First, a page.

The 1985 Master Development Plan for the city of Las Vegas included a cover illustration straight out of Tron. It’s unclear who designed it, but if it wasn’t Syd Mead himself, it was someone who clearly took a lot of inspiration from the legendary artist.
You can see the resemblance to Syd Mead’s work instantly. Mead, who worked as a designer on everything from Blade Runner to the first Star Trek movie, has a style that we think of today as quintessentially 1980s, and yet still feels futuristic in many ways. But Mead was around long before the 1980s.
The illustration below was produced by Mead for US Steel in the 1960s. And you’d be forgiven for not being able to tell if it was retro-futuristic or just plain futuristic.
Which brings us back to the cover of the 1985 Master Development Plan for Las Vegas. Does that still look futuristic to you? If you walk The Strip in Vegas these days you’ll see plenty of bright lights and large, Blade Runner-esque video screens. You may even see some people dressed like that woman in yellow.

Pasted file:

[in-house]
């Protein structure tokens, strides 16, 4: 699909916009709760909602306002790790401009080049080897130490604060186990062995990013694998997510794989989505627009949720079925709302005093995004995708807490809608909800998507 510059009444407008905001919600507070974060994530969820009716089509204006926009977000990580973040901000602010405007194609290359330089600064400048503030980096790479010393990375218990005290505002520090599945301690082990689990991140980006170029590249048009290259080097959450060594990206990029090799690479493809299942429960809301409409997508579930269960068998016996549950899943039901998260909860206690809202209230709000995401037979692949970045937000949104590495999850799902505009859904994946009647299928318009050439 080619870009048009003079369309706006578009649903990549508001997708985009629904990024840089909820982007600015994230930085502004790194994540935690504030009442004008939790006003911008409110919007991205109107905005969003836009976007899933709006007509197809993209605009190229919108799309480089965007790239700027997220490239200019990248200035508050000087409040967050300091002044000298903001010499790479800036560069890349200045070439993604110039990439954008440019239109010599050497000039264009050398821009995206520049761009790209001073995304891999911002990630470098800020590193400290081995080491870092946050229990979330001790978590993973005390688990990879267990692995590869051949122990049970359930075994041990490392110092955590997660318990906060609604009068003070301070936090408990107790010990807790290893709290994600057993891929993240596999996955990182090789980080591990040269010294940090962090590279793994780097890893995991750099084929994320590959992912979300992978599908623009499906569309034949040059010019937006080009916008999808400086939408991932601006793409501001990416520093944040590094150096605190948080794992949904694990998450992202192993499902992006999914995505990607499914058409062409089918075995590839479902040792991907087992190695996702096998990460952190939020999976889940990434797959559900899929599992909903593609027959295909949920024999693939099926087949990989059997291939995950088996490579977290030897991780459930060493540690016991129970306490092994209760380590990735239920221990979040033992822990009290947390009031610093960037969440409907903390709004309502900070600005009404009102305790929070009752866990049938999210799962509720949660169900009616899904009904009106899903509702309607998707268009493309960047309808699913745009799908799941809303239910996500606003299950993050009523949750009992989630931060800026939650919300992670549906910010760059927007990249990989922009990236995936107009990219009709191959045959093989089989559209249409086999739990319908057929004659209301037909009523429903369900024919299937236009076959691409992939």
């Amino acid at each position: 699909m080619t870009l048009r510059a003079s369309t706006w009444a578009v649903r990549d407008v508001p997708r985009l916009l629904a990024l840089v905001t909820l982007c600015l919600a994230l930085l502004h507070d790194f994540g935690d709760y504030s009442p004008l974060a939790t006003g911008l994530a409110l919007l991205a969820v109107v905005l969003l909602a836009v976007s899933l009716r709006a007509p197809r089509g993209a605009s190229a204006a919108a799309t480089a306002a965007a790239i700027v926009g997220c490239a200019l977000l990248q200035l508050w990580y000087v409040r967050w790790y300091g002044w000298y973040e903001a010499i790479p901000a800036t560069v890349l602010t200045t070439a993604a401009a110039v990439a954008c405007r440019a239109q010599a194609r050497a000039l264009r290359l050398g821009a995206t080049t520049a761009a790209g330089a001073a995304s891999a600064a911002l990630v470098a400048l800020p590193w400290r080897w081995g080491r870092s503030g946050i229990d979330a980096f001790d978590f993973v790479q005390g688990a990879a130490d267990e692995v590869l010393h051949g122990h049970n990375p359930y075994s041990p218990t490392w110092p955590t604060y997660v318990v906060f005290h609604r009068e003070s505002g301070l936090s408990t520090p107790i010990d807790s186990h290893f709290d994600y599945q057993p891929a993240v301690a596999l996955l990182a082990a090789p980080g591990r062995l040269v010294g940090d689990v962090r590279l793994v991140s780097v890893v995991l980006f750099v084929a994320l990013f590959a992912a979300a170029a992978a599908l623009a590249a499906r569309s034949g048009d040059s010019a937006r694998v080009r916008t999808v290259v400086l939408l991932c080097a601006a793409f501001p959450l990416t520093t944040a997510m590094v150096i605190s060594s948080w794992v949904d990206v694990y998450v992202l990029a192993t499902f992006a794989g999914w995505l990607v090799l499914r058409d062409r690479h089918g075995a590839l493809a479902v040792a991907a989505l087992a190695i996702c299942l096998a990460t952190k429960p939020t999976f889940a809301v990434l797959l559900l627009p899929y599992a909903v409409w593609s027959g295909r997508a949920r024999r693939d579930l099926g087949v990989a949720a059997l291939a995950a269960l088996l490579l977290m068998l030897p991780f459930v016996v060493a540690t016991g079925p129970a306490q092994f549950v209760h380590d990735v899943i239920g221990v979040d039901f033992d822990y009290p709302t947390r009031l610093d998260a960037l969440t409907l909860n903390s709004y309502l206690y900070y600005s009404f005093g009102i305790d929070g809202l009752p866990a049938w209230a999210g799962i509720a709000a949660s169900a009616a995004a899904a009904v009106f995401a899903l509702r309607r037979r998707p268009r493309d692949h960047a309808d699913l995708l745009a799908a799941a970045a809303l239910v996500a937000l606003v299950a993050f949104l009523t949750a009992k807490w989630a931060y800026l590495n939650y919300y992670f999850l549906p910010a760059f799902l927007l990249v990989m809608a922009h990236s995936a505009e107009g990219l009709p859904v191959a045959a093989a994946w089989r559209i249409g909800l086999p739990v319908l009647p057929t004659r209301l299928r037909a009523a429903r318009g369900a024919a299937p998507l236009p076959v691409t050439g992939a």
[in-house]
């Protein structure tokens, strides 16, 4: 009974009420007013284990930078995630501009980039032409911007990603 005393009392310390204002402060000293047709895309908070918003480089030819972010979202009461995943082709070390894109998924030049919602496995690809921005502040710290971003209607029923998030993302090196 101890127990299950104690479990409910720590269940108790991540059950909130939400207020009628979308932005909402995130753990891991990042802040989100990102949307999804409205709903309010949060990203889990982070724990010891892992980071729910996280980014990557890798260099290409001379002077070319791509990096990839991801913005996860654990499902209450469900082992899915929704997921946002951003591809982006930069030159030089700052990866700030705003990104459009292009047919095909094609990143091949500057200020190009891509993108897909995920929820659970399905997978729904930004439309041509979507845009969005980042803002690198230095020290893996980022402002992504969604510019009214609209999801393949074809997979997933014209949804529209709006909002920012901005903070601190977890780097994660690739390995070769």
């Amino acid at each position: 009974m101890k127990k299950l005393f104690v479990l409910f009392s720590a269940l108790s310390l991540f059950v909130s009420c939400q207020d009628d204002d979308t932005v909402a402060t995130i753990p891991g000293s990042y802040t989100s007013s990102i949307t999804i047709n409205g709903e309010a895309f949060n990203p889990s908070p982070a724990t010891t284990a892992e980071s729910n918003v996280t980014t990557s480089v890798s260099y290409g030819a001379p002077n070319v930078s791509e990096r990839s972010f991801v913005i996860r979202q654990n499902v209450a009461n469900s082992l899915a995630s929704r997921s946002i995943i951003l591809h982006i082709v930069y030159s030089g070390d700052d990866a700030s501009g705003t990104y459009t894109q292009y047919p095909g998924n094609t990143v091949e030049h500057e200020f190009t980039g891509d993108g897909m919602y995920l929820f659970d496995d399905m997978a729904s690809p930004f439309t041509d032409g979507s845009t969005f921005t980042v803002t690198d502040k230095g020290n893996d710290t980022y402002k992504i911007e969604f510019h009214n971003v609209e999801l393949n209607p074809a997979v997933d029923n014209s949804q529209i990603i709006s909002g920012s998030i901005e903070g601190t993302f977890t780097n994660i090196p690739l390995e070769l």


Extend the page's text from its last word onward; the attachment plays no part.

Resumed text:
But the Vegas monorail is practically worthless and nothing quite has that sheen of futuristic brilliance. The year 2000 was 18 years ago—almost a generation, if we count them in 20-year increments. But the future still feels so far away, even with all of the advanced technology we enjoy in the year 2018.
Where did we go wrong? (Aside from politics, of course.)
What put us on a path of such mundane thinking about design? Will generations of the future be able to tell the difference between the iPhone of 2007 and the one that I hold today? I doubt it. And where does that leave our skylines or our most outlandish cities? Will Vegas ever get the Tron treatment it deserves?
Only time will tell. But I’m not holding my breath.